An international team of astronomers has made optical and near-infrared observations of a rare Icn-like supernova known as SN 2022ann. The results of the study, published on November 9 on the prepublication server arXivshed more light on the nature of this supernova and its unique properties.
Supernovae (SNe) are powerful and bright stellar explosions. They are important to the scientific community because they offer essential clues to the evolution of stars and galaxies. In general, SNes are divided into two groups based on their atomic spectra: Type I and Type II. Type I SNes lack hydrogen in their spectra, while type II SNes exhibit hydrogen spectral lines.
The Icn SNe type is an extreme subtype of interacting stripped-envelope supernova (SESN). They have strong and narrow oxygen and carbon lines, but weak or absent hydrogen and helium lines, which presents additional complications for the extraction mechanism. They have narrow emission characteristics indicating circumstellar interaction.
To date, only five Icn SNe types have been discovered, and SN 2022ann is the latest addition to the short list of this SN subtype. SN 2022ann was detected on January 27, 2022 in the faint host galaxy SDSS J101729.72–022535, at a distance of about 710 million light-years.
Shortly after the explosion, a team of astronomers led by Kyle Davis of the University of California, Santa Cruz, began photometric and spectroscopic monitoring of SN 2022ann using various ground facilities.
“We presented optical photometry and optical/NIR spectroscopy of SN 2022ann, the fifth reported SN Icn, and its host galaxy, SDSS J101729.72–022535.6. (…) Our observations of SN 2022ann provide unique insight origins of the rarest SN explosions and undiscovered endpoints of stellar evolution,” the researchers wrote in the paper.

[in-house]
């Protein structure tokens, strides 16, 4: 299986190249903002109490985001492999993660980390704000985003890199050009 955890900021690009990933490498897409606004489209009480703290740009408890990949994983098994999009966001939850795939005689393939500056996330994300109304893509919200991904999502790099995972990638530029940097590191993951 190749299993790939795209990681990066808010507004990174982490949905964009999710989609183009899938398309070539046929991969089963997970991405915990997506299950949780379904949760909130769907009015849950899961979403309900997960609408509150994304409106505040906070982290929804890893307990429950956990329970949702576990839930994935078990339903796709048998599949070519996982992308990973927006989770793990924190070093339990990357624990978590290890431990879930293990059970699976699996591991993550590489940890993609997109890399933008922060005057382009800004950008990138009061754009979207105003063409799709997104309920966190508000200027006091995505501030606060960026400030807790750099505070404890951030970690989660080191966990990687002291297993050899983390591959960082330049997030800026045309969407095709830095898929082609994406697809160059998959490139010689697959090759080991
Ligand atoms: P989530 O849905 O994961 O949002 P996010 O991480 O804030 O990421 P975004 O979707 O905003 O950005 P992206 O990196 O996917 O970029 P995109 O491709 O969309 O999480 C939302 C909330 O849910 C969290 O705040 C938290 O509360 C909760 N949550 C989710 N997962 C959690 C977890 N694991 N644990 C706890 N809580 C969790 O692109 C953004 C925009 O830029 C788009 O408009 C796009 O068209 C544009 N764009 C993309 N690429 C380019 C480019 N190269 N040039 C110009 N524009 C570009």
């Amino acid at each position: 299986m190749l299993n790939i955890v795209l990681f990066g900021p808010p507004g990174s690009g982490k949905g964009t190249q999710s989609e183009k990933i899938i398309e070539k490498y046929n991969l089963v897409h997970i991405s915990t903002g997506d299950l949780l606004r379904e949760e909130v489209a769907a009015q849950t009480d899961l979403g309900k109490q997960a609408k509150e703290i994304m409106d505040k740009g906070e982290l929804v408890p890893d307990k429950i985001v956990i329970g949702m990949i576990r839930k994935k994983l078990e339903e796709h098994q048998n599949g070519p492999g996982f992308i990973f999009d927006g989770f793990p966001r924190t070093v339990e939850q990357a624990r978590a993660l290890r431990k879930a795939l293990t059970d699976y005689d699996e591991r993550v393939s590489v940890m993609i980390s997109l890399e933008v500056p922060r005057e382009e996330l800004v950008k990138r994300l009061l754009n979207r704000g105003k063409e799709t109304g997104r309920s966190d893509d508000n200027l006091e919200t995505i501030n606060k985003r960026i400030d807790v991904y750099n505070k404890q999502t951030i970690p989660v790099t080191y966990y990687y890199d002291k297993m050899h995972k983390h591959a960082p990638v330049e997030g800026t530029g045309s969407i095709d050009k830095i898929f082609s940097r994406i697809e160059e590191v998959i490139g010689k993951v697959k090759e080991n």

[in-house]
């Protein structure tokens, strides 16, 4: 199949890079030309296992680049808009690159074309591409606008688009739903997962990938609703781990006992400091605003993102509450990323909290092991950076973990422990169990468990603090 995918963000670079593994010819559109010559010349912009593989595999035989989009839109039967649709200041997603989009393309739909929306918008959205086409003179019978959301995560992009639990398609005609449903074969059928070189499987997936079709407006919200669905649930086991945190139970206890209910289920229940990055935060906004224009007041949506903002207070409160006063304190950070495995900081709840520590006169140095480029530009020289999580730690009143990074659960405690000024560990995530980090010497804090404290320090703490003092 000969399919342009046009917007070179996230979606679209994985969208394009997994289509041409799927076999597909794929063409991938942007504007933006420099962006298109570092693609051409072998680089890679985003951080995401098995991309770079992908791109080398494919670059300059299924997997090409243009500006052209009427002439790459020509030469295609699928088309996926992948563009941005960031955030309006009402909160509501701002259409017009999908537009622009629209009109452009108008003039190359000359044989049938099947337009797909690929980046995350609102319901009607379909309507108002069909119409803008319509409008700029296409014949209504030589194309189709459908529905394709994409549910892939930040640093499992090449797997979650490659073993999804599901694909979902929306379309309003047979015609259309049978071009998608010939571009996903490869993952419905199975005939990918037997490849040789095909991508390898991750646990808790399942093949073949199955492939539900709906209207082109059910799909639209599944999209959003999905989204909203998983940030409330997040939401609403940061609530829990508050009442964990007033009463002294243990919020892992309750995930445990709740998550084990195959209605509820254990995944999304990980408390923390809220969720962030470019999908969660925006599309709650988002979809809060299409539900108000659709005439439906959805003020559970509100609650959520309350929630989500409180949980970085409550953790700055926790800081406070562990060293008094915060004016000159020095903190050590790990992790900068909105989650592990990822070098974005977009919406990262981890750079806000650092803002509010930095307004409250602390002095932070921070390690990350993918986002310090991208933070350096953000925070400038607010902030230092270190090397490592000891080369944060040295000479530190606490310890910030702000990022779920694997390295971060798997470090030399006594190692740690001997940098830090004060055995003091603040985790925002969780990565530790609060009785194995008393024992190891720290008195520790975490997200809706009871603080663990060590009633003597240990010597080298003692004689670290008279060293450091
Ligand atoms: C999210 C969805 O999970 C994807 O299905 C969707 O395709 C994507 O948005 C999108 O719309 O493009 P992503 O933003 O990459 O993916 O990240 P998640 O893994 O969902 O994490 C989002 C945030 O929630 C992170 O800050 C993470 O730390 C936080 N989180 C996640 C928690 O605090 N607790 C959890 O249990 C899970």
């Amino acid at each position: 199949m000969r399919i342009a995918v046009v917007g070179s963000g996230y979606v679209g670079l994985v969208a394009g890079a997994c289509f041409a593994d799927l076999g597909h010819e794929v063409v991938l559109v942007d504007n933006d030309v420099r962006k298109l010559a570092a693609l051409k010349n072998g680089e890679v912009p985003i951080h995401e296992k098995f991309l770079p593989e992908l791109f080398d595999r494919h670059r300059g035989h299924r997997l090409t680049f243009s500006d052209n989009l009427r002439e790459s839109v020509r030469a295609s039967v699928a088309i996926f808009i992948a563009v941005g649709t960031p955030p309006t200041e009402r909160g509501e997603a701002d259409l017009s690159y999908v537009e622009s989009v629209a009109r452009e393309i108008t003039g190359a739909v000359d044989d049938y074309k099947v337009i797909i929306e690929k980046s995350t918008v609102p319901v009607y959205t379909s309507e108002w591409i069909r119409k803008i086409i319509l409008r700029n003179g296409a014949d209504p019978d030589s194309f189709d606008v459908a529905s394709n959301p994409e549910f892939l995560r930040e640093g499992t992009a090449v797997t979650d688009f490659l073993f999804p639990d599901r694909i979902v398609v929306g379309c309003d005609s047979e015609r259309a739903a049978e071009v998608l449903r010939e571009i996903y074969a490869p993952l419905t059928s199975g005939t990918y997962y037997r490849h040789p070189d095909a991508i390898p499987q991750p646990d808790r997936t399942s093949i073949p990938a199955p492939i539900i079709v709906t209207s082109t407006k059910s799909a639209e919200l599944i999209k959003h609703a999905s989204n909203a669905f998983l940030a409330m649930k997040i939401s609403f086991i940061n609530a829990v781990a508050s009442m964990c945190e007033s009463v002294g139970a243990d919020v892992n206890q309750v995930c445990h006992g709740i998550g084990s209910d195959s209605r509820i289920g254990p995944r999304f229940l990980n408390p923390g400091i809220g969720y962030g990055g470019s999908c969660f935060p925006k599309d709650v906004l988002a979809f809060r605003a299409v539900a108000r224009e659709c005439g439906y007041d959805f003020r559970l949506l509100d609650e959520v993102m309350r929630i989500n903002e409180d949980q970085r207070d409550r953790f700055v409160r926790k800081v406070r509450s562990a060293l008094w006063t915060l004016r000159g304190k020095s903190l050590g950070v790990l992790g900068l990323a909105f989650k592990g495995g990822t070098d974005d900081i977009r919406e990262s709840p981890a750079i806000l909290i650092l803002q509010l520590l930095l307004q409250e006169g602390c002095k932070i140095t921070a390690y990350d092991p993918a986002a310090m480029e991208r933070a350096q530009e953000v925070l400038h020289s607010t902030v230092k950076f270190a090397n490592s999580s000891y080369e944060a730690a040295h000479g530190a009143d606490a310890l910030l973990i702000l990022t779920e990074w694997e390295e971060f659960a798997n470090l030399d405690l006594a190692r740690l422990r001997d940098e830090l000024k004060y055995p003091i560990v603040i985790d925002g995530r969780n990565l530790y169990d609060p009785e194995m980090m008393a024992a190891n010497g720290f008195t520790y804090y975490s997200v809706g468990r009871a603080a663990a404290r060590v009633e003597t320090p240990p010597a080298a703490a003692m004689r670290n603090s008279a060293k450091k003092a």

Observations show that the early optical spectra of SN 2022ann are dominated by narrow P-Cygni features of carbon and oxygen with absorption velocities of about 800 km/s. This is slower than other SNe Icn and less than the escape velocity of a compact massive star which is necessary to avoid strong hydrogen emission. Therefore, astronomers suggest that the progenitor star of SN 2022ann may have been “puffed up” by an explosion and out of hydrostatic equilibrium before the explosion.
The study found that SN 2022ann has a constant brightness unique to the early times after the explosion and a relatively rapid late decline of redder bands after this plateau. Additionally, SN 2022ann at the peak has a relatively low luminosity compared to the other four known Icn SNe types. Based on the bolometric light curve of SN 2022ann, researchers estimate that its ejecta mass is at a level of 1.73 solar masses.
According to the researchers, all of the results suggest that a binary star companion is needed to adequately strip the ancestor before the explosion and produce a low-velocity outflow like that of SN 2022ann. They added that the rarity of SNe Icn may indicate that they are created during a brief or uncommon step in binary evolution.
KW Davis et al, SN 2022ann: An Icn-like supernova from a dwarf galaxy that reveals helium in its circumstellar environment, arXiv (2022). DOI: 10.48550/arxiv.2211.05134
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Quote: A study investigates a rare Icn-like supernova (2022, November 26) retrieved November 26, 2022 from https://phys.org/news/2022-11-rare-icn-supernova.html
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